The IMF official noted that a lot of China's exports have been related to medical equipment and home electronics amid the pandemic, and the global demand for these products will eventually "peter out."
Ostry said China is in the process of its multi-facet "rebalancing," from a more export- and investment-led growth to a more consumption-driven growth, and is expected to have "a smooth handover" from a publicly generated growth to private demand-driven growth beyond the near term.
The multilateral lender expects the region to grow by 6.9 percent in 2021. But even with this boost, output will be lower at the end of 2021 than the IMF's pre-pandemic projection, Ostry said, noting that the "scars will be deep."
"With declining labor force participation and weak confidence dimming private investment, potential output by the middle of the decade could be some 5 percent lower than before the pandemic," he said.
The IMF official highlighted three lessons the world can learn from Asia's experience. First, an early public health response; second, relaxing containment measures only after the virus has been suppressed and with appropriate post-lockdown policies in place; third, fiscal support has also been critical to reduce economic costs and underpin the recovery.
Ostry also pointed out risks ahead as prospects for a global trade-led recovery look dim, because of weak global growth, closed borders, and festering tensions around trade, technology and security.
Rising inequality is antithetical to sustainable inclusive recovery and high indebtedness makes the region vulnerable to financial turbulence, he noted.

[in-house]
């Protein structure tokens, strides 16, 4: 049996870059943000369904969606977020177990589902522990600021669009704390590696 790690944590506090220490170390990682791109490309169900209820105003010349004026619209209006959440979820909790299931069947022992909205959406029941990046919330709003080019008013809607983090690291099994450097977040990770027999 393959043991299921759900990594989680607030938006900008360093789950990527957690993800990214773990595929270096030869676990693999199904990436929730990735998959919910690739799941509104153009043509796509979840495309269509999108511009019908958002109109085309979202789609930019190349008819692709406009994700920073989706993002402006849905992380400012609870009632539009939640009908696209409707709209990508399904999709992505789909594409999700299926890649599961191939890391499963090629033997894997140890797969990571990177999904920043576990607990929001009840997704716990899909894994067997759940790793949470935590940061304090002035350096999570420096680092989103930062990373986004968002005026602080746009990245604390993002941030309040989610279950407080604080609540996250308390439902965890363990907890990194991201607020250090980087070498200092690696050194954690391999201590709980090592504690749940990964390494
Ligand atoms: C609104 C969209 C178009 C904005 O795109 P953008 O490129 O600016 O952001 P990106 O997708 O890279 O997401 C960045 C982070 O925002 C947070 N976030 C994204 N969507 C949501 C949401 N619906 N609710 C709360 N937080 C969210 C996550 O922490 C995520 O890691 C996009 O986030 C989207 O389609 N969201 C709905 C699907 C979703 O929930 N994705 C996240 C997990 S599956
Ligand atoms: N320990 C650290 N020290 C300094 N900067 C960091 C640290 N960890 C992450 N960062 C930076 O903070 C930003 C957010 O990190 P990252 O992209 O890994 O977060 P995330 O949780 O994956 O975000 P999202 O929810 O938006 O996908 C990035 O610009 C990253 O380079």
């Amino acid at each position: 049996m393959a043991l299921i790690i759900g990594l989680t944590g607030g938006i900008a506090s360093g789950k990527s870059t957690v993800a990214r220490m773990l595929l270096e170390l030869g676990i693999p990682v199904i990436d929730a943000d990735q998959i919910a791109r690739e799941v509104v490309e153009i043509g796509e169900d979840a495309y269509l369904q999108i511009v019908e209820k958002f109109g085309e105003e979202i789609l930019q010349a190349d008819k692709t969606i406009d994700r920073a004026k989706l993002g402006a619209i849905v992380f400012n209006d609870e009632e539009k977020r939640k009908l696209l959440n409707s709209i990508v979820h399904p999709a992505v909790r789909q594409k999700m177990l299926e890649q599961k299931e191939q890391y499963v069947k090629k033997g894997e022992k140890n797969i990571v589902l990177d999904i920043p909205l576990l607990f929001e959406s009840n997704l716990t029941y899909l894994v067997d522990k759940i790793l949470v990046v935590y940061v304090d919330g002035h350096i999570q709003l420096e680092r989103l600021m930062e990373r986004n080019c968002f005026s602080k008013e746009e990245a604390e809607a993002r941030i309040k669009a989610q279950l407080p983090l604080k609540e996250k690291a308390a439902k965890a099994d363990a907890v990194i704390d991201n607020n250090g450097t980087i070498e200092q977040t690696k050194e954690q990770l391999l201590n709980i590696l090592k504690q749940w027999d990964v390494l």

"Policymakers must not lose sight of the fact that this health crisis is far from over," Ostry told reporters. "Job one is therefore to sustain strong health policies until the pandemic is well under control."
"Countries need to plan now to secure and distribute vaccine supplies quickly as they become available, and in some cases with multilateral support," he said.
The IMF official warned that fiscal and monetary support should not be withdrawn prematurely, urging countries to better target fiscal support, especially to youth and women, who have taken the biggest hit.
Noting that policymakers should enable structural change, he suggested facilitating corporate restructuring and resource reallocation, including to sectors that will pave the way for stronger medium-term inclusive green growth.
Jack Ma, founder of e-commerce giant Alibaba, held onto his status as China’s richest tycoon this year as surging demand for online shopping and other services during the coronavirus pandemic swelled the fortunes of internet entrepreneurs, according to a survey released Tuesday.
Ma’s fortune rose 45% percent over 2019 to $58.8 billion, according to Hurun Research Institute, which follows the country’s wealthy.